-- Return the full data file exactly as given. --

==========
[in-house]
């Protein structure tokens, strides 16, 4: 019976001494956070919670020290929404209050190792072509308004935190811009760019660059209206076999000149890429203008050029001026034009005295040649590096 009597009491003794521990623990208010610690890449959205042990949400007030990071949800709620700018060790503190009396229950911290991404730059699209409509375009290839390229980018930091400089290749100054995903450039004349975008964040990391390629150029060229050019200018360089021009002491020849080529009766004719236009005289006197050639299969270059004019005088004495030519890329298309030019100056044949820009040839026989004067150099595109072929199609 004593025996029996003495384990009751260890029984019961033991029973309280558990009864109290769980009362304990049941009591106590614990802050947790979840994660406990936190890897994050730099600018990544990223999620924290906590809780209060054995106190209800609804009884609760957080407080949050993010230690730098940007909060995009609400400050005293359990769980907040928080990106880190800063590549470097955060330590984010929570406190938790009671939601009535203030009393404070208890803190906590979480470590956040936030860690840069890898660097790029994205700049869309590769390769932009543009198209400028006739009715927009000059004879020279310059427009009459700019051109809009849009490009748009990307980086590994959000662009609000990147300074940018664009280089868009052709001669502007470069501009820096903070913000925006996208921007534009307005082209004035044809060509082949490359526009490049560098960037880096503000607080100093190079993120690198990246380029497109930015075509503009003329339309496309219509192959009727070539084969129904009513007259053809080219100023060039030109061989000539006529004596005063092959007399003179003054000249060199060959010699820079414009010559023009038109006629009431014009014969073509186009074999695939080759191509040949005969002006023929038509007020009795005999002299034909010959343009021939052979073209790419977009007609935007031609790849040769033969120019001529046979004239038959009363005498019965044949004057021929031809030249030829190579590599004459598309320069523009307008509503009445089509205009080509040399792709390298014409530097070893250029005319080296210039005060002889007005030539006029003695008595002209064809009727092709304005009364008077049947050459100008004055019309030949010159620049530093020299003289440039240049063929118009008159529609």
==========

[in-house]
């Protein structure tokens, strides 16, 4: 019976001494956070919670020290929404209050190792072509308004935190811009760019660059209206076999000149890429203008050029001026034009005295040649590096 009597009491003794521990623990208010610690890449959205042990949400007030990071949800709620700018060790503190009396229950911290991404730059699209409509375009290839390229980018930091400089290749100054995903450039004349975008964040990391390629150029060229050019200018360089021009002491020849080529009766004719236009005289006197050639299969270059004019005088004495030519890329298309030019100056044949820009040839026989004067150099595109072929199609 004593025996029996003495384990009751260890029984019961033991029973309280558990009864109290769980009362304990049941009591106590614990802050947790979840994660406990936190890897994050730099600018990544990223999620924290906590809780209060054995106190209800609804009884609760957080407080949050993010230690730098940007909060995009609400400050005293359990769980907040928080990106880190800063590549470097955060330590984010929570406190938790009671939601009535203030009393404070208890803190906590979480470590956040936030860690840069890898660097790029994205700049869309590769390769932009543009198209400028006739009715927009000059004879020279310059427009009459700019051109809009849009490009748009990307980086590994959000662009609000990147300074940018664009280089868009052709001669502007470069501009820096903070913000925006996208921007534009307005082209004035044809060509082949490359526009490049560098960037880096503000607080100093190079993120690198990246380029497109930015075509503009003329339309496309219509192959009727070539084969129904009513007259053809080219100023060039030109061989000539006529004596005063092959007399003179003054000249060199060959010699820079414009010559023009038109006629009431014009014969073509186009074999695939080759191509040949005969002006023929038509007020009795005999002299034909010959343009021939052979073209790419977009007609935007031609790849040769033969120019001529046979004239038959009363005498019965044949004057021929031809030249030829190579590599004459598309320069523009307008509503009445089509205009080509040399792709390298014409530097070893250029005319080296210039005060002889007005030539006029003695008595002209064809009727092709304005009364008077049947050459100008004055019309030949010159620049530093020299003289440039240049063929118009008159529609």